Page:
Best Pouring Medium Recipe for Paint Pouring

What is the best pouring medium for acrylic pour painting? Ohhh, gosh. This is one of the hardest questions you could ask an artist.

Let me tell you why.

First of all, the type of pouring medium that is best for you will depend on the results that you want to achieve. And since there are tons of acrylic pouring techniques out there, finding just one that works for all of them is impossible!!!

Some pouring mediums will give you cells (without silicone), some others won't.

Some pouring mediums with a thinner consistency are best for swipes while thicker ones are best for ring pours. 

So as you can see, there is no one kind of pouring medium that will be the best for everything.

Secondly, the pouring medium that is best for you might also depend on what you can find wherever you live and what you can afford. Some pouring mediums are not readily available in some parts of the world and some might just be too expensive for your budget. So you will have to improvise and adjust your art to whatever you can get your hands on. 

Third, there are premade acrylic pouring mediums (matte, satin, glossy) that you can just use straight out of the bottle and others are homemade recipes. 

Now you see why it is sooooo hard to answer this question!!!

So let me try to answer this question by giving you a few options based on the type of results you want to accomplish (cells or no cells) and the technique they are best for.

I will also try to give you as many details as possible as far as the cost, the finish (matte, satin, or glossy finish), availability of each ingredient, and a video so you can see the results for yourself.

I've picked some of the best pouring medium recipes out there from some of my favorite artists like Rinske Douna, Molly's Artistry, Julie Cutts from Pouring Your Heart Out, Mixed Media Girl, Gina DeLuca, Olga Soby, and more.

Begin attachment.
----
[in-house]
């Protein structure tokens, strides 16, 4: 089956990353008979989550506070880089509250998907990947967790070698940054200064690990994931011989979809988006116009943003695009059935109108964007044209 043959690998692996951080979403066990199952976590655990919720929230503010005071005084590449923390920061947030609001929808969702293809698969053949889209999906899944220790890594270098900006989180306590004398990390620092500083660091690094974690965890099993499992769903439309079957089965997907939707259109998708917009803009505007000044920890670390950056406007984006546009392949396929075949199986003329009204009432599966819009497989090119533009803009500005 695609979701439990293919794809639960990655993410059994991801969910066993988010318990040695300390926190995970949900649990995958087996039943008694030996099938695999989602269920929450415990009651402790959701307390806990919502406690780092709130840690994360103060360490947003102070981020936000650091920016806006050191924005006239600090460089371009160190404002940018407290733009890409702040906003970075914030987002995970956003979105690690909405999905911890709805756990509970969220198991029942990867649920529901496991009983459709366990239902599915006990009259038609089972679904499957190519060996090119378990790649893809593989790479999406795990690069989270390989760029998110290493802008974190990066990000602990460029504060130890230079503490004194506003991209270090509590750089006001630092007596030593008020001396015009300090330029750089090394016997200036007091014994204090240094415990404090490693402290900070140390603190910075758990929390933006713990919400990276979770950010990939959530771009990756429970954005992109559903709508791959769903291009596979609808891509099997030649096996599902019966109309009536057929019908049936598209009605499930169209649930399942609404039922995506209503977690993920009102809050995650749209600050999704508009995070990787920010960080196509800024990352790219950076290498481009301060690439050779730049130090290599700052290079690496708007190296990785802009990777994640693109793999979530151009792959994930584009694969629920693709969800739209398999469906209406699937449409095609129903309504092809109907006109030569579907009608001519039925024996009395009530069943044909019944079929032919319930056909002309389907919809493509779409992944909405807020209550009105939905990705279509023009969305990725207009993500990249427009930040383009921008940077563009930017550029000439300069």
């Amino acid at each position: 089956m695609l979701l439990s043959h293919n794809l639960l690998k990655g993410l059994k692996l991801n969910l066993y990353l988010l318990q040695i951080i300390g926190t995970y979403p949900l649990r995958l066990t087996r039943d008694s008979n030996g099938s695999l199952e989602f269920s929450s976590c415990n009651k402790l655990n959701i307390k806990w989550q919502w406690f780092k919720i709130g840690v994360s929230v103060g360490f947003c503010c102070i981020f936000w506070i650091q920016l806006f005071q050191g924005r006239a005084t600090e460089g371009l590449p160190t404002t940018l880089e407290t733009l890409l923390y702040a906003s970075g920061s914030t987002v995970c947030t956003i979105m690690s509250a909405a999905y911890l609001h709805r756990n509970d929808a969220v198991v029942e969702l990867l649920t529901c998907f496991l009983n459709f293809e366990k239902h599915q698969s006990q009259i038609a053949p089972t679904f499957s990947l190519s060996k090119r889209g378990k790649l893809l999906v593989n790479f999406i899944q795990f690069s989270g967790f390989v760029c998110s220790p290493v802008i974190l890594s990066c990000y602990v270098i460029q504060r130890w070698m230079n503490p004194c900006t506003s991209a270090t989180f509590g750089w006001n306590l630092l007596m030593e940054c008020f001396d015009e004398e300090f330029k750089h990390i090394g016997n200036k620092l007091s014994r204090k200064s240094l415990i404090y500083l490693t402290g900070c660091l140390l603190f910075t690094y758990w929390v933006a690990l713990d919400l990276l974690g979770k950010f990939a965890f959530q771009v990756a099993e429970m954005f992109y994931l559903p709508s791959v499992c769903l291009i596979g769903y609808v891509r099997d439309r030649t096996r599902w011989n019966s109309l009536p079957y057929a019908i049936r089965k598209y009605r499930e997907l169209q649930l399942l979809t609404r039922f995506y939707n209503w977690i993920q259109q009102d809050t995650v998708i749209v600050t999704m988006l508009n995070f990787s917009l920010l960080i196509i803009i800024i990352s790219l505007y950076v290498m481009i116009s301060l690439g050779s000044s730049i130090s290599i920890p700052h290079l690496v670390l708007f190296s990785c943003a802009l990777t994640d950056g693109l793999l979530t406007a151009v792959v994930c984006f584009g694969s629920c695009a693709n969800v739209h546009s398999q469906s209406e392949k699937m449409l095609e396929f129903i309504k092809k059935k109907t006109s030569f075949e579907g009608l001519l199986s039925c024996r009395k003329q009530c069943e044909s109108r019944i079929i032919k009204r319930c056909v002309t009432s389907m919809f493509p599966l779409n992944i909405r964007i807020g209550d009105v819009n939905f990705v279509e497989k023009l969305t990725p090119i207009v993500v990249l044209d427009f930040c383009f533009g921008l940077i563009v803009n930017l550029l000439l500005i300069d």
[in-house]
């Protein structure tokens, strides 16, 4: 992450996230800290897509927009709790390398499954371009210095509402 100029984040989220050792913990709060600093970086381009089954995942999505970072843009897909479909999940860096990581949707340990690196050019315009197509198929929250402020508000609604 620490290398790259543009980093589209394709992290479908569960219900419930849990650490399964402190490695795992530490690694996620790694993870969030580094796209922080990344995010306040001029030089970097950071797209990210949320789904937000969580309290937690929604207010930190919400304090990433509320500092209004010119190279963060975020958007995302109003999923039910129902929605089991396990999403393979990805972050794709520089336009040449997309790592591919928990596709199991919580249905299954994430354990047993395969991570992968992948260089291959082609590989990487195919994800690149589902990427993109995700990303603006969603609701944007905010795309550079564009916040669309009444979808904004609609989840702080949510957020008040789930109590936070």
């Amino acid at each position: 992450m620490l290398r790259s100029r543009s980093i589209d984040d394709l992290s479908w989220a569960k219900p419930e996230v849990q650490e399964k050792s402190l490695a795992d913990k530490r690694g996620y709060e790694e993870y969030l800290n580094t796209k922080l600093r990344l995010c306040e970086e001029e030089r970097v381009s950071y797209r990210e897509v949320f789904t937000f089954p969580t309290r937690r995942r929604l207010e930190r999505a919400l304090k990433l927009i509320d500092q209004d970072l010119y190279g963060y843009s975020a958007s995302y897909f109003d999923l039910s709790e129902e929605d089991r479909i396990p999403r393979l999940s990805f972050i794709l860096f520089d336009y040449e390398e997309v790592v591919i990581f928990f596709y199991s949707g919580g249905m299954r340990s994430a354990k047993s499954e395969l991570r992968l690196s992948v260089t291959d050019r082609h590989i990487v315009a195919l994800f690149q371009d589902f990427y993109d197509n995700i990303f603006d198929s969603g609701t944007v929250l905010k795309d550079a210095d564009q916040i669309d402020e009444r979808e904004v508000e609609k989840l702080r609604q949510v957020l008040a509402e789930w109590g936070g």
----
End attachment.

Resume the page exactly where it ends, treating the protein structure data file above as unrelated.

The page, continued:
Here we go!!!

Floetrol Pouring Medium

Floetrol is actually not a pouring medium (it's a paint conditioner), however, it works very well as a pouring medium. This pouring medium alternative is a great option for cell formation.

You'll want to thin out the floetrol with just a tiny bit of water. Make your mixture 91% floetrol and 9% water (not too much water or your acrylic paints will crack, specially the cheap brands and white paint).


If you want the cheapest of the premade pouring mediums, then go with Floetrol. It is pretty inexpensive if you buy it at your hardware store (at least here in the USA at Home Depot or Ace Hardware).


Now, depending on where you live, the ingredients of the Floetrol that you find will vary and this will affect the cell making of your pours. English floetrol does not produce very many cells/lacing, American Floetrol produces a little bit more cells/lacing, and Australian Floetrol will produce the most cells and lacing out of all 3 options. 

What is the difference in ingredients between these 3? No one really knows!

Some people have done tests and believe that the Australian Floetrol has some sort of wood conditioner added to it, so you will find people out there making their own mixtures to get more cells with their English or American floetrol.

This is actually one of my next experiments! Planning on testing an American Floetrol and wood conditioner mixture to see if wood conditioner will actually help produce more cells and if so, how much wood conditioner is actually needed.